Tetranitratoxycarbon

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Tetranitratoxycarbon
Tetranitratoxycarbon 3D stick.png
     Carbon     Oxygen     Nitrogen
Identifiers
3D model (JSmol)
Properties
C5N4O12
Molar mass 308.07 g·mol−1
Except where otherwise noted, data are given for materials in their standard state (at 25 °C [77 °F], 100 kPa).
Infobox references

Tetranitratoxycarbon, systematic name tetrakis(nitratoxycarbon)methane,[1] is a hypothetical molecule that was proposed by Clara Lazen, a fifth-grader in Kansas City, Missouri, who conceived of its structure and built a model in 2012. She is credited as co-author of a scientific paper on the molecule, which uses computational chemistry to predict that the molecule could actually exist.

Prediction[edit]

Science teacher Kenneth Boehr was using ball-and-stick models to represent simple molecules during a fifth-grade class, when ten-year-old Clara Lazen[2] assembled a complex model and asked whether it was a real molecule.[3] It is unclear if Lazen randomly or deliberately assembled the model of the molecule.[4]

Unsure if the molecule existed, Boehr sent a picture of the model to a chemist friend, Robert Zoellner at Humboldt State University.[2][3] Zoellner checked the molecule against the Chemical Abstracts database[2] and confirmed that Lazen's model was of a structural type that had not been reported before.[3]

Zoellner wrote a paper on the molecule, published in Computational and Theoretical Chemistry, crediting Lazen and Boehr as co-authors.[1]

Properties[edit]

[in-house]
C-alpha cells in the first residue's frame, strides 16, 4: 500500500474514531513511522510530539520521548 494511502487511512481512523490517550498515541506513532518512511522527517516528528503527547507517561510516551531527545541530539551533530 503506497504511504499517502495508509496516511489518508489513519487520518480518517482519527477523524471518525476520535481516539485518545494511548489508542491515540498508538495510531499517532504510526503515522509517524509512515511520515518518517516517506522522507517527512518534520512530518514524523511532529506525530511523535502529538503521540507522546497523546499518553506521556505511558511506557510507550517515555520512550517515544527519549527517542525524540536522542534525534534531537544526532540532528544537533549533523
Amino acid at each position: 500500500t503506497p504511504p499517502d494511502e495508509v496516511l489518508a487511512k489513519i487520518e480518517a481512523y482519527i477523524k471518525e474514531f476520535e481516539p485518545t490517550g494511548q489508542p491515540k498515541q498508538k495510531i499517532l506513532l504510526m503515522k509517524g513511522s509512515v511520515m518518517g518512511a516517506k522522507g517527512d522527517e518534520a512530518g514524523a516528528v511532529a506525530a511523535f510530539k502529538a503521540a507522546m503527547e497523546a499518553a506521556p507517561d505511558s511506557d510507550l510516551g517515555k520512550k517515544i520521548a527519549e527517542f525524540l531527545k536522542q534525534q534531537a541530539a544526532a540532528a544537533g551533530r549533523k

Tetranitratoxycarbon consists of oxygen, nitrogen, and carbon, with molecular structure C(CO3N)4. As an oxygen-rich compound of carbon and nitrogen, it is predicted to have explosive properties,[2] but to be too thermally unstable for practical use.[5] The density is predicted to be 1.87 g/cm3.[6]

The nitratoxycarbon functional group itself has yet to be observed in any chemical compound. Computational chemistry studies indicate that it is one of the least stable isomeric structures of the available atoms.[1] As such this functional group is likely to remain purely hypothetical and no method for its synthesis has yet been proposed. The all-carbon analog (bicyclo[1.1.1]pentane) and other elemental variations of this ring structure have been synthesized.

Possible reactions[edit]

Several reactions of tetranitratoxycarbon have been investigated computationally. For example, one possible equation for its decomposition is:

C(CO3N)4 → 5 CO2 + O2 + 2 N2

that is predicted to have a standard enthalpy change of −1326 kJ/mol based on bond-energy calculation methods. Another potential reaction is its combustion in the presence of oxygen:

C(CO3N)4 + O2 → 5 CO2 + 2 NO2 + N2

that is predicted to have a standard enthalpy change of −1144 kJ/mol.

References[edit]

  1. ^ a b c Zoellner, Robert W.; Lazen, Clara L.; Boehr, Kenneth M. (2012). "A computational study of novel nitratoxycarbon, nitritocarbonyl, and nitrate compounds and their potential as high energy materials". Computational and Theoretical Chemistry. 979: 33–37. doi:10.1016/j.comptc.2011.10.011. 
  2. ^ a b c d "Professor Confirms, Publishes 10-year-old's New Molecule". Humboldt State Now. Humboldt University. Retrieved 3 February 2012. 
  3. ^ a b c "10-Year-Old Accidentally Creates New Molecule in Science Class". Popular Science. Retrieved 3 February 2012. 
  4. ^ "Clara Lazen, Ten-Year-Old Fifth Grader, Discovers New Molecule (VIDEO)". Huffington Post. Oath, Inc. 3 February 2012. Retrieved 28 February 2018. 
  5. ^ "Ten Year Old "discovers" explosive". Explosci.com Now. Explosci. Retrieved 20 March 2012. [dead link]
  6. ^ Buszek, Robert J.; Lindsay, C. Michael; Boatz, Jerry A. (February 2013). "Tetrakis(nitratoxycarbon)methane (Née CLL-1) as a Potential Explosive Ingredient: a Theoretical Study". Propellants, Explosives, Pyrotechnics. 38 (1): 9–13. doi:10.1002/prep.201200156. 

Extra reading[edit]

G, Calvo, Luis; Rodolfo, Pumachagua, (2015). "Evaluación teórica de nuevos derivados nitratoxicarbono de tetraedrano". Revista de la Sociedad Química del Perú (in Spanish). 81 (1). ISSN 1810-634X.  open access publication – free to read Tetrahedrane derivatives.